Why the Glazers are really good guys
In today's Financial Times, leading football economist Stefan Szymanski argues that there is something to be said for the Glazers, the controversial owners of Manchester United.
He argues that the club's debt burden is not as bad as it looks. He admits that Glazer financing has added £350m to the costs of the business, but with the owners promising to use half the proceeds of the IPO to retire loan notes, 'debt is no longer really a problem for the club.'
He points out that net borrowings will be £346m against an annual turnover of £330m. That's still more than 100 per cent and the servicing costs are still substantial, but I can see where he is coming from. However, the debt was largely used to acquire the club not to improve it.
More provocatively, he argues that if the money had been spent on the team 'United would have been all but unbeatable and the Premier League championship would have become absurdly predictable. At some level, pereptual dominance leads to a decline of interest in the league, and therefore revenues.'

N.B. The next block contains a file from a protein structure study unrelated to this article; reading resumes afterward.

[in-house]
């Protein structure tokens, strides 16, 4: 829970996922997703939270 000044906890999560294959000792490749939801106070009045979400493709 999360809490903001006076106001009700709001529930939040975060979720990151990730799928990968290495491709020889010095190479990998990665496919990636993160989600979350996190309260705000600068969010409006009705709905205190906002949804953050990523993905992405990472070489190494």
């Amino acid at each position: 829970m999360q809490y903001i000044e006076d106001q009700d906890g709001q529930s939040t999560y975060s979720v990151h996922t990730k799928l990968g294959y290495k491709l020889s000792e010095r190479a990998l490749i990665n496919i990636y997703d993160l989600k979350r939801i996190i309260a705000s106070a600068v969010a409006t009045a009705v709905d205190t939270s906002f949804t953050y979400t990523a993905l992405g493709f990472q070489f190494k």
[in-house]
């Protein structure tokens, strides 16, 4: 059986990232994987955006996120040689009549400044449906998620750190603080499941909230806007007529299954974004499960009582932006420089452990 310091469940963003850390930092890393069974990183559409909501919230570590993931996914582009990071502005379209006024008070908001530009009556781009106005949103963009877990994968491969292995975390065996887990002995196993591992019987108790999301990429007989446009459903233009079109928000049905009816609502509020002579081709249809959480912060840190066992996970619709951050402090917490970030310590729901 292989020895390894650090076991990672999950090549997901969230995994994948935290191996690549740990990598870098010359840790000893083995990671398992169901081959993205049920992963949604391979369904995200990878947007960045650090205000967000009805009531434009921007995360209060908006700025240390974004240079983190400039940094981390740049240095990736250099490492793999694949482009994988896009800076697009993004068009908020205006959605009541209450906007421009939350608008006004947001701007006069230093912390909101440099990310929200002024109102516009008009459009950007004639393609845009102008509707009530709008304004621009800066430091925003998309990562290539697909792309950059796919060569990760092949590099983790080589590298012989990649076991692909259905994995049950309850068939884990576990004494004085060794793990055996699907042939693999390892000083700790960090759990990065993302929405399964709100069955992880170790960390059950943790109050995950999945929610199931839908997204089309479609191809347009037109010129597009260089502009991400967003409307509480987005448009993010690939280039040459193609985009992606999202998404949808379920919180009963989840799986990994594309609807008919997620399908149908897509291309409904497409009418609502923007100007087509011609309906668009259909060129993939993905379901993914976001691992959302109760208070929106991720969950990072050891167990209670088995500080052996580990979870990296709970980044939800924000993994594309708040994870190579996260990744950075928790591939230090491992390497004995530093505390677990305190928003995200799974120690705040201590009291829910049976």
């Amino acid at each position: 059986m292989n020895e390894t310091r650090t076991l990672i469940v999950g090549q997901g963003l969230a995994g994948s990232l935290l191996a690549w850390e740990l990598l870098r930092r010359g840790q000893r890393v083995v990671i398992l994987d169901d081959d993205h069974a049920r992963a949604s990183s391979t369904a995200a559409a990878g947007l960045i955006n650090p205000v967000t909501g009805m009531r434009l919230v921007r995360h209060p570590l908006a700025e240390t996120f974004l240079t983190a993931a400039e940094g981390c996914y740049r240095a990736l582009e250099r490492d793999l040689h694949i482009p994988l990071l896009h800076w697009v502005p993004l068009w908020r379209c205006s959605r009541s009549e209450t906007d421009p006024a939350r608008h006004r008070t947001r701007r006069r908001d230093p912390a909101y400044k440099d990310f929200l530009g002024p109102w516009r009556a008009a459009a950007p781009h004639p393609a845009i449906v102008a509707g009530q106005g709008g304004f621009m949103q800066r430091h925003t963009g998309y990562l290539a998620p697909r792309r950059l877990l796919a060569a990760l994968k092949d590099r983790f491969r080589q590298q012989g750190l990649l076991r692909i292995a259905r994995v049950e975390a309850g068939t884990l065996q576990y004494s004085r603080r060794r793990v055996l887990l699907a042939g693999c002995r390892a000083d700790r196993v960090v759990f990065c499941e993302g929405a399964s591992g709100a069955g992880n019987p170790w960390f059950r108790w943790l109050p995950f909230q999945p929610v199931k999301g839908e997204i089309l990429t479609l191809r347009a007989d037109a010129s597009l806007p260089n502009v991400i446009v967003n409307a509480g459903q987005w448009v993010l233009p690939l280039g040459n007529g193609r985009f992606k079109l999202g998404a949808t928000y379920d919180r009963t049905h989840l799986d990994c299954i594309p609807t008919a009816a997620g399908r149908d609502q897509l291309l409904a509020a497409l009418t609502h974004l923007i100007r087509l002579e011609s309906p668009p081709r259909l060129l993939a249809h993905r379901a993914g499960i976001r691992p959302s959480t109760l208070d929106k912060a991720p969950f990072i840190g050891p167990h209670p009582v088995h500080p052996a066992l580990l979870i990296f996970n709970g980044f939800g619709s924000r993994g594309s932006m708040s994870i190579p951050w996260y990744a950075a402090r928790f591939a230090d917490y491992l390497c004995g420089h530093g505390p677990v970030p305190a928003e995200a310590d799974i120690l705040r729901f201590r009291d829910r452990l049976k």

'In a league you need competitors - a monopoly will not work.' However, dominance would only apply to the domestic competition. Increasingly, it is the Champions League that is the real prize and being excluded at the group stage last season hurt United's pride and its pocket.
I'm not sure that United fans will accept his argument that the Glazers have done the club a favour 'in the most perverse way imaginable.' For their part the Manchester United Supporters Trust are trying to organise a boycott of club sponsors.